Based on Mayer et al. (2017), the atmospheric energy convergences/divergences are re-calculated by considering both mass imbalance and consistent treatment of enthalpy of water substances using ERA-Interim output. The surface net energy flux is then estimated by combining the updated TOA flux and the new atmospheric energy transport. The land surface flux adjustment proposed by Liu et al. (2015, 2017) is applied and the mean net land surface flux is anchored to a new estimate of 0.2 W m−2 over 2004–2015 (Gentine et al. 2019) rather than 0.08 W m−2 over 1985–2012 in previous studies (Liu et al. 2015, 2017), although the impact of this adjustment on our results is small.

In the estimation of the surface heat flux entering the ocean, the sea ice melting and freezing are accounted for using five ORAS5 ensemble members. The meridional oceanic heat transport are calculated using the surface flux and oceanic heat storage estimated from ORAS5. The multiannual mean (2006–2013) northward meridional oceanic heat transport by the Atlantic is calculated and there is generally good agreement with observations (mean bias of 0.03 PW with a standard deviation of 0.19 PW). The time series of oceanic heat transport at 26° N of North Atlantic is inferred. The magnitude and variability between 2008 and 2016 agrees well with the RAPID observations (r = 0.66). The multiannual mean (April 2004–March 2015) transport (1.23 PW) is close to the RAPID observation of 1.22 PW and higher than that from estimated surface flux without land surface flux adjustment. This implies that the land surface flux adjustment is necessary but it is expected that this will not be required with further improvements in the calculation of energy transports, using higher time and space resolution data. Bryden et al. (2019) compared our ocean surface fluxes with that inferred from observed RAPID transport and measured OHCT, and it is found that our surface fluxes are smaller than theirs. Since the oceanic heat transports from two data sets are very close, this discrepancy is from their observed OHCT which has large uncertainty.

The oceanic and atmospheric transports at 30° N, the equator and 30° S are calculated. For oceanic heat transport, the contributions from surface flux and heat storage are estimated, and it is found that the surface flux contribution determines the magnitude of the transport, while the heat storage determines the interannual variability of the transport. The variability of the cross-equatorial oceanic heat transport and the oceanic heat storage contribution is partially modulated by ENSO due to the redistribution of OHC between northern and southern hemispheres during ENSO events (Wu et al. 2018; Cheng et al. 2019). The correlation coefficient between the cross-equatorial oceanic heat transport and MEI is 0.47 and significant at the confidence level of 95%, and the correlation coefficient of 0.42 between the oceanic heat storage contribution at the equator and MEI is also significant. The atmospheric energy transport at 30° N is significantly anti-correlated with the oceanic heat transport at the same latitude (r = − 0.54).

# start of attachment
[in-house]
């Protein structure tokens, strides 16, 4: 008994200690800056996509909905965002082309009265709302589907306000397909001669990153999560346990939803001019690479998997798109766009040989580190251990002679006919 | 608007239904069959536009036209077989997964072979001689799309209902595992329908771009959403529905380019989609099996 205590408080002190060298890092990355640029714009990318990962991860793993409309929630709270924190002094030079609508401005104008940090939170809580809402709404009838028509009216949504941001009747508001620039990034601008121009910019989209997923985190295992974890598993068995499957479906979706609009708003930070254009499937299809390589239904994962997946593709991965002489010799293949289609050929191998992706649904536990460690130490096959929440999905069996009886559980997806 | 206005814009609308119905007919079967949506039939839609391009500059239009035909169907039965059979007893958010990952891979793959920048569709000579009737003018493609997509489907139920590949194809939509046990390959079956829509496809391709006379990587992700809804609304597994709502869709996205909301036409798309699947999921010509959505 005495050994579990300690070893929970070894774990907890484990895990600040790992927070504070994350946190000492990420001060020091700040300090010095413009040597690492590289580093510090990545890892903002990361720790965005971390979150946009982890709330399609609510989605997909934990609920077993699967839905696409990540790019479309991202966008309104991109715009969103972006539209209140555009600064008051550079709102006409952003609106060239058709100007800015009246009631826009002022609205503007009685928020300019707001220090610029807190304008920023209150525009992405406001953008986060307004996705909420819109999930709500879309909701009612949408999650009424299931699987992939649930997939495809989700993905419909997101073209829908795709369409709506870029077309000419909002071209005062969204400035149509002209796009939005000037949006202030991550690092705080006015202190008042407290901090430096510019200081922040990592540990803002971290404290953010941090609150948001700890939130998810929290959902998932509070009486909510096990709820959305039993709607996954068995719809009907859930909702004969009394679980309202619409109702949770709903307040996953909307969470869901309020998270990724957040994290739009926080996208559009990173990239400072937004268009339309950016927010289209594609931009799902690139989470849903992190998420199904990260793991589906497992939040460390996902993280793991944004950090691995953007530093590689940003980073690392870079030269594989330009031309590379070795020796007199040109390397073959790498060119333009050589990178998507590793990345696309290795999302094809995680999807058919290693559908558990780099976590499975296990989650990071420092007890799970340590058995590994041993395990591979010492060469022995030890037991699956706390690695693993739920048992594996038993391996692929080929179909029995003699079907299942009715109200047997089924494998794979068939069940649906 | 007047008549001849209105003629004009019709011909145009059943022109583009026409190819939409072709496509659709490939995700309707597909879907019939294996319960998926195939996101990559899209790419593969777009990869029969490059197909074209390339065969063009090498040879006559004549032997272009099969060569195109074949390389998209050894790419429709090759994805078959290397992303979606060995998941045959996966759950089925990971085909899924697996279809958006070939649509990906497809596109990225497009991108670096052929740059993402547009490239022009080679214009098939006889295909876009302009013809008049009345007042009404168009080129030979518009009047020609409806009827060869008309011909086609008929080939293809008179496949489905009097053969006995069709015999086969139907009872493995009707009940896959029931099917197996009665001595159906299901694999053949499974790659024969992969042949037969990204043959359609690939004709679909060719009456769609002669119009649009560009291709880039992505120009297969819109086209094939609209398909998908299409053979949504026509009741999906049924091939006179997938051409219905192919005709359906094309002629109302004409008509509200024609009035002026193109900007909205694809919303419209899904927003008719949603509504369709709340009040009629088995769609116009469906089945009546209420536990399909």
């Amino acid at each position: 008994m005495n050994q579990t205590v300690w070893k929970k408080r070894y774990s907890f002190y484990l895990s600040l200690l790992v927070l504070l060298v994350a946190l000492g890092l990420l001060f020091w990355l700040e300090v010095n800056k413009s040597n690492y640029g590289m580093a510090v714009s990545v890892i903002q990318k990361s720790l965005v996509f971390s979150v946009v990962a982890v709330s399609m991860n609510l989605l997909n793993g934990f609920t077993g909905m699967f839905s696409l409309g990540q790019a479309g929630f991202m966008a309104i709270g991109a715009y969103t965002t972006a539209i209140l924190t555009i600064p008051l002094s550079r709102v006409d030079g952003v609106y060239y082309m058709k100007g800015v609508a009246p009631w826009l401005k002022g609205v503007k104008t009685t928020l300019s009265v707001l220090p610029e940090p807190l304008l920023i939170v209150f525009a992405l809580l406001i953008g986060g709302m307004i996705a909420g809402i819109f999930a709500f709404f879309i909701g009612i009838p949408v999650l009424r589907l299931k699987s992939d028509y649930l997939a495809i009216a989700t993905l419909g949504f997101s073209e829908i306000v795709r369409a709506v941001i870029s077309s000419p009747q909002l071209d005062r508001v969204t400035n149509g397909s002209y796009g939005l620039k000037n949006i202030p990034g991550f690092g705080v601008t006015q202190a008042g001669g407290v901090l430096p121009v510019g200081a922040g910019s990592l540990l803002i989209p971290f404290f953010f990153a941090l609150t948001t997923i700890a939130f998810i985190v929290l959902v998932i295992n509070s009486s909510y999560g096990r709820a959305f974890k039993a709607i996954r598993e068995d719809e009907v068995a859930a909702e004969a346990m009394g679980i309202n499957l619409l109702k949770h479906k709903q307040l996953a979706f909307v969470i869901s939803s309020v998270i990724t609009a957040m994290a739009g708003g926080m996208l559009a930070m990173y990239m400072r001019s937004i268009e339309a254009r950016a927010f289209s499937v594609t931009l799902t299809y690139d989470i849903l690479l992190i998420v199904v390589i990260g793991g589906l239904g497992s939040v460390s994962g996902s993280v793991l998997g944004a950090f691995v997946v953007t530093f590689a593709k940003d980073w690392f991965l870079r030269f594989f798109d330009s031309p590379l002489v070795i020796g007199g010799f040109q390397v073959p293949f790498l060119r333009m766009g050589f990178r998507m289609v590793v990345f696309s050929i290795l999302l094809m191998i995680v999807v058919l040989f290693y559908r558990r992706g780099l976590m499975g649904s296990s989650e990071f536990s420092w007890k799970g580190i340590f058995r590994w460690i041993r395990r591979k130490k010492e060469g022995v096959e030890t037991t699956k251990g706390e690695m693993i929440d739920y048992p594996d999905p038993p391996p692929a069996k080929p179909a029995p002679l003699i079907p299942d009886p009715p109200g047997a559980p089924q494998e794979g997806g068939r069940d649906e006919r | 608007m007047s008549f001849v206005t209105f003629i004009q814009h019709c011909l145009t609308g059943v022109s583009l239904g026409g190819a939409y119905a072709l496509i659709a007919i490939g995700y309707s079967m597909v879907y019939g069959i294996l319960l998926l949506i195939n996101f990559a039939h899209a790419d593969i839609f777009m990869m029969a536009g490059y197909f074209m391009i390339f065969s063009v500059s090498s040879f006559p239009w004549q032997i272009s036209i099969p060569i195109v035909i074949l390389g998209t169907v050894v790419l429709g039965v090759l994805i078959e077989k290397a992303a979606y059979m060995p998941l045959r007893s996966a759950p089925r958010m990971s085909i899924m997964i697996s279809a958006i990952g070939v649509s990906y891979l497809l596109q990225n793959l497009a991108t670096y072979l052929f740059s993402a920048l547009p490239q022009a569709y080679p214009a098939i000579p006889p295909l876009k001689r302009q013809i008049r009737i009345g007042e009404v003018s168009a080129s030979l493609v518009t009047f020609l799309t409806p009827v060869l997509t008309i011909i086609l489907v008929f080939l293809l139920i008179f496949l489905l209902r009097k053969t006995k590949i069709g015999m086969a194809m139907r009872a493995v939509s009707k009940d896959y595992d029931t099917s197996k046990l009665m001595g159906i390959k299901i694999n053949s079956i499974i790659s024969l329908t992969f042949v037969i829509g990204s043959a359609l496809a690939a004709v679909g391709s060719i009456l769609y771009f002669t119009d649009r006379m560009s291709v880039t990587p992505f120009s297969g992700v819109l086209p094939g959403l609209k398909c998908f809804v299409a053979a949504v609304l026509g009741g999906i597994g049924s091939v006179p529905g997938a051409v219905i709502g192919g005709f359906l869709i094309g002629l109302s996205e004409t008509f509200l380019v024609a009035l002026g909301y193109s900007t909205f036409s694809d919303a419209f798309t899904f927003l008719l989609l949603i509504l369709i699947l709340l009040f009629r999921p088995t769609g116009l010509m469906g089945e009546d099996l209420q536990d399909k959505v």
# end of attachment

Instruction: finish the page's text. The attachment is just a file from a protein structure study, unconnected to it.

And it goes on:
The multiannual mean cross equatorial atmospheric and oceanic transports are inferred by considering the multiannual mean ocean heat storage and zonal mean oceanic heat transport from five ORAS5 ensemble members. The inferred mean cross equatorial oceanic transport over 2006–2013 is estimated as 0.50 PW which is higher than those from previous studies (0.32 PW in Liu et al. (2017) and 0.45 PW in Stephens et al. (2016)) but in agreement with Mayer et al (2017), who applied a similar treatment of enthalpy energy of water substances in the atmosphere.

The inferred multiannual mean (2006–2013) atmospheric energy transport from ocean to land is about 2.65 PW, which is slightly higher than the 2.5 PW estimated by Trenberth and Fasullo (2013) and may be due to different land surface heat uptake assumptions and method employed. The variability of the ocean to land energy transport is partially modulated by ENSO (correlation with MEI is 0.55). The precipitation is also regulated by ENSO which moves the precipitation from land to oceans during El Nino events. However, this would imply weaker latent heat transport by moisture and so the observed increase in total energy transport during El Nino events is expected to be explained by increased sensible heat transport from ocean to land (or reduced sensible heat transport from land to ocean).

The results presented here are relevant for large scales, but it must be considered that contributions to the transport, including air-sea heat exchange (vertical heat flux), cross a broad range of scales. Large-scale air-sea heat exchange can be critically controlled by small-scale ocean eddy motions called submesoscales, which dominate the ocean vertical motions (and hence fluxes) (Torres et al 2018; Klein et al 2019; Yu et al 2019). In terms of the large discrepancies of the TOA radiative fluxes and surface fluxes between observations, reanalysis and model simulations, the diagnostic tool of Lembo et al. (2019b) may be employed to compare the results, and more in-depth studies are needed using the latest available data sets including the fifth-generation ECMWF reanalysis (ERA5). In this study, only ORAS5 data are employed for the calculation of ocean heat content and its change, so future work should incorporate more observation-based ocean analyses. Interpretation of the physical processes governing variability in Earth’s energy flows that are presented in this work will contribute to advancing understanding the current trajectory of climate change.